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    Music paper help (available) + advice SryanBruen

    There are two kinds of exams for Music at JC whether it is Higher or Ordinary level.

    Practical (taken in March or April of the exam year) - you play an instrument / vocals (singing) and at OL, you play / sing 2 pieces. At HL, you play / sing 4 pieces. For this, you need to play at least one instrument. The teacher will decide what instrument she / he wants her students to learn 'cause though I learn Piano outside of school, I am forced to learn Recorder by my teacher for the exam. She won't let me play the Piano for the exam so Recorder I have to learn. So no, you don't need lessons. The teacher will give you all the lessons you will need to feel comfortable playing the instrument on the exam day. It is worth 25% of your overall mark whilst the paper is worth 75%.

    Paper - as like every other exam paper, this is taken in June of the exam year. The layouts of each paper are


    Q1 - Set Songs

    Q2 - Set Works

    Q3 - Irish Music

    Q4 - Dictation

    Q5 - Chosen Songs & Works

    Q6 - Triads

    Q7 - Melodies

    Q8 - General Study


    Q1 - Set Songs

    Q2 - Set Works

    Q3 - Irish Music

    Q4 - Dictation

    Q5 - Chosen Songs & Works

    Q6 - Triads

    Q7 - Melodies

    Q8 - Chord Progressions

    Q9 - Free Composition

    Q10 - General Study

    Okay I'm gonna go through parts individually of the paper.

    Set Songs - There are 3 groups of Set Songs (A, B & C) and they swap over each year. For example, in 2013 Group B was examined, in 2014 Group C was examined and in 2015 Group A was examined. So, in 2016, Group B will be examined. There are a good few features of each song in the book but the teacher will tell you which ones are important and you write down in your copy. Set Songs take up 10% of your paper exam.

    Set Works - Very similar to Set Songs. There are 3 groups of Set Works and they swap over each year. So I will not go into detail because they are literally the same thing except they're works.

    Irish Music - Irish Music is the hardest section to learn. You must have a good knowledge of Irish Music whether it is Irish traditional instruments, types of Irish singing (sean-nós for example) or Irish artists such as Bill Whelan or Seán Ó Riada. You must know the types of Irish dances, features of them, know at least THREE artists involved in Irish music and some of their works. Example of a question that came up this year to make things less confusing of the artist thing:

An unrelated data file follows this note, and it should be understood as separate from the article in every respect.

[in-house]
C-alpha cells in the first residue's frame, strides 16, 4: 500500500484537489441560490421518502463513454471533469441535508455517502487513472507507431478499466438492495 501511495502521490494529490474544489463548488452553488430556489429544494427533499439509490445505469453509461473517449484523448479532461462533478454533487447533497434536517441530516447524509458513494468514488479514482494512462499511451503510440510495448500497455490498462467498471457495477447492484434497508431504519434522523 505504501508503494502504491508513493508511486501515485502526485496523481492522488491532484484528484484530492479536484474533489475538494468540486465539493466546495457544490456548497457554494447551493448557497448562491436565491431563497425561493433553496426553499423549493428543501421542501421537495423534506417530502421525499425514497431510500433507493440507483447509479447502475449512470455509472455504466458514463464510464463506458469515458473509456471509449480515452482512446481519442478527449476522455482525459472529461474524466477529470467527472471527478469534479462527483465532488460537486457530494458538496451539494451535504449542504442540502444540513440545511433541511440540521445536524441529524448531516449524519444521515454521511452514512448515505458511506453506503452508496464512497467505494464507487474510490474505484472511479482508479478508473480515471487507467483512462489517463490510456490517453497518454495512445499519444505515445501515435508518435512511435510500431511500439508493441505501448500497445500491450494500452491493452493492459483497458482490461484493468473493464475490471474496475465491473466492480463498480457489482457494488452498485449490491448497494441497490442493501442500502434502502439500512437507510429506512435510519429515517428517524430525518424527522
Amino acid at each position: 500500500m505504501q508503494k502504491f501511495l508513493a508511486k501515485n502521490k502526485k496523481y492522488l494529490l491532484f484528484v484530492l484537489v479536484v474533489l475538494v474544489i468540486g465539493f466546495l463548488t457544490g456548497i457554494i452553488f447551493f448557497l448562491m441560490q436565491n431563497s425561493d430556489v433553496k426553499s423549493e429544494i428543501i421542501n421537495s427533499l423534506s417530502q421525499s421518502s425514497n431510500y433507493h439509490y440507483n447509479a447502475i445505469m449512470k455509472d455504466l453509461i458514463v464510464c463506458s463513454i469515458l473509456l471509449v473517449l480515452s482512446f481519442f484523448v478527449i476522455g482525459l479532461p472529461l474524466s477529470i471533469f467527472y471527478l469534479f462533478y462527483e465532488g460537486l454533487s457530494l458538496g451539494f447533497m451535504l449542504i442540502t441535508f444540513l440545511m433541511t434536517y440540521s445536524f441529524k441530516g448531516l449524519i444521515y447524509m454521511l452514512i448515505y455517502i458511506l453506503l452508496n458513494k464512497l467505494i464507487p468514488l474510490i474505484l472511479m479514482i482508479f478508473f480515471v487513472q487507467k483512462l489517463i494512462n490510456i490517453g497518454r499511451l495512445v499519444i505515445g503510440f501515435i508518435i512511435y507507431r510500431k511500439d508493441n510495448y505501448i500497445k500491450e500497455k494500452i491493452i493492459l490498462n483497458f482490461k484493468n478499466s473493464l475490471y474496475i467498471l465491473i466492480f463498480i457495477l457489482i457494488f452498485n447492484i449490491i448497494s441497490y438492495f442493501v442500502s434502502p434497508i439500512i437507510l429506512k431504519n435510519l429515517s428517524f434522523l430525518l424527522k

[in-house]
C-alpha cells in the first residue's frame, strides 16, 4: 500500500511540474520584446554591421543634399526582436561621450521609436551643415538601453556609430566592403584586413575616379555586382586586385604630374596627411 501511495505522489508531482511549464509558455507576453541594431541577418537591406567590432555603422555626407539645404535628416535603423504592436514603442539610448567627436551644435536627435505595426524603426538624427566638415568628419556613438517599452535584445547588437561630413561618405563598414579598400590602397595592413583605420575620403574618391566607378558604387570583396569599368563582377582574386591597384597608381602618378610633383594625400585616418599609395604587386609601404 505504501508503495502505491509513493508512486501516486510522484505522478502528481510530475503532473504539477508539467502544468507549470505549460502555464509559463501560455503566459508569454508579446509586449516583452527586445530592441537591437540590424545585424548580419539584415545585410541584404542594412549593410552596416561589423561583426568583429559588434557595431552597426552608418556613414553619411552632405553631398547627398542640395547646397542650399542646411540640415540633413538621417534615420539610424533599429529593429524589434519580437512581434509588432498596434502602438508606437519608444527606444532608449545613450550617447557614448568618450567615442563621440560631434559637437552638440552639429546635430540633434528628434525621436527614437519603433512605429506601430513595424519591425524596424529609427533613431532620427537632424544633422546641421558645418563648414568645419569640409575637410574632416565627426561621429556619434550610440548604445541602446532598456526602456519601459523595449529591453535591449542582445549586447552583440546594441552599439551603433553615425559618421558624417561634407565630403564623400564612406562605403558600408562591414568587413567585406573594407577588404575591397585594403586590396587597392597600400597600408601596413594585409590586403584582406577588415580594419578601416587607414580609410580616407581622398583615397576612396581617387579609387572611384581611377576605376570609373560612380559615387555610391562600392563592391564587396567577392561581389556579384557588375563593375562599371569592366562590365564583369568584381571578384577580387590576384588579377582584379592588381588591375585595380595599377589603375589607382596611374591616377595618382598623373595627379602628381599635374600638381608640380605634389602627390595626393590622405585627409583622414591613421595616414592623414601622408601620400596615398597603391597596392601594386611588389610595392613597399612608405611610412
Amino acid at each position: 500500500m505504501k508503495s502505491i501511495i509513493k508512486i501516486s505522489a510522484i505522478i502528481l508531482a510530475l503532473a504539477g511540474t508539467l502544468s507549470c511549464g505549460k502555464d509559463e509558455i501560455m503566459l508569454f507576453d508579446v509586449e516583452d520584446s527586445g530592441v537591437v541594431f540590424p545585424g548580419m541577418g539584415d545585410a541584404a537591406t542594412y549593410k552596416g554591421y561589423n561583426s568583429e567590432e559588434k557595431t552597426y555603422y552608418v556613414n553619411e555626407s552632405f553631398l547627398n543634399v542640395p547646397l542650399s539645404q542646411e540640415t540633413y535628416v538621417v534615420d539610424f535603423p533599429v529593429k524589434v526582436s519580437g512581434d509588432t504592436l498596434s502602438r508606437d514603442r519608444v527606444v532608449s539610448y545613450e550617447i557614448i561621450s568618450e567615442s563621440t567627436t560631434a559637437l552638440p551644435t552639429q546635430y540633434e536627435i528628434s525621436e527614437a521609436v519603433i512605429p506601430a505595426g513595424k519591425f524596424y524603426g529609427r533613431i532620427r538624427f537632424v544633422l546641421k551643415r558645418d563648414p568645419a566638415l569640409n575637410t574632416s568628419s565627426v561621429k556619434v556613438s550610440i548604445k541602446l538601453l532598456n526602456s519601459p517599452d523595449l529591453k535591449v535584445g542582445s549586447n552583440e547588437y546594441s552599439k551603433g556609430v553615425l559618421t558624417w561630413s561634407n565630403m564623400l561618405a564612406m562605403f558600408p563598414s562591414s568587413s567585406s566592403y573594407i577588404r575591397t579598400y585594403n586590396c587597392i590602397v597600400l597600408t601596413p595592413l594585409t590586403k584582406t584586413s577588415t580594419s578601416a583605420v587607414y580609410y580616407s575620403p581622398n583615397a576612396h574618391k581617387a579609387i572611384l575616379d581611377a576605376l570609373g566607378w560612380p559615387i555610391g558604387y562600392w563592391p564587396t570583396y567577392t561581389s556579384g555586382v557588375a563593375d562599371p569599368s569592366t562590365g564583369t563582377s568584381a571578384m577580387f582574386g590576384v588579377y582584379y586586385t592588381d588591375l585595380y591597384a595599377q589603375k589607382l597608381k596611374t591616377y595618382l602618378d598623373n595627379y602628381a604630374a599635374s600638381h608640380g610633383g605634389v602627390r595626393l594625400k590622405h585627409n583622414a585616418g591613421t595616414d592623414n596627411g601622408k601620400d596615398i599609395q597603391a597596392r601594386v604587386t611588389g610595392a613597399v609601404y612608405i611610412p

Write a brief note on ONE of the following:

    ∎ Seán Ó Riada ∎ Mícheál Ó Súilleabháin

    ∎ Sharon Shannon ∎ Bill Whelan

    ∎ Turlough O’Carolan ∎ Denis Hempson

    Irish Music takes up 13% of the overall paper.

    Dictation - In this section, you listen to a tape and finish off the melody that is playing on it - thus DICTATION. You have three choices of writing down your answer. Either the actual melody on the stave, the tonic solfa names or a combination of stick notation and the tonic solfa names. This is HL dictation. Whilst at OL, you put in the missing music information on the stave. For example of a question that came up this year,

    A Write in the TIME SIGNATURE

    B Add stems and beams, where appropriate, to complete the RHYTHM

    Dictation takes up 13% of the overall paper.

    Chosen Songs & Works - For preparation of this, your teacher will choose EIGHT choice songs and SIX choice works and you must learn off TWO features of each which the teacher will tell you to write down as well as the category - which will be on the paper and you name your choice song OR work (comes up different every year, so it could be a song or a work) in the category named at the top. For example of a HL question,

    Theme and variations in the classical or Irish repertories, or a jazz movement

    A Name your CHOSEN WORK in this category and its COMPOSER. (Do NOT name one of

    your set works, namely Water Music, William Tell Overture or Carmina Burana here.)

    (i) Chosen work: _ _ _ _ _ _ _ _ _ _ _ _ _ _ _ _ _ _ _ _ _ _ _ _ _ _ _ _ _

    (ii) Composer: _ _ _ _ _ _ _ _ _ _ _ _ _ _ _ _ _ _ _ _ _ _ _ _ _ _ _ _ _ _

    B (i) Briefly describe the THEME of your chosen work.

    (ii) Explain ONE way that the composer varies the theme in this work.

    Choice Songs & Works take up 13% of your exam paper. And however, this is not the only question on it. You must know good Music vocabulary. For example, parts C-G are about songs or works that you may not have heard before - so you're given questions on them such as:

    The texture is . . .

    ∎ monophonic ∎ homophonic ∎ polyphonic

    You must prepare very well for this question and learn as much Music vocabulary as possible.

    Triads - This is a fairly easy question once ya know how to work out chords. You are given a piece that you may not have heard before - this time it is not played on tape and is instead written on the paper and you answer questions on it. The layout of the questions is very similar every year and rarely changes.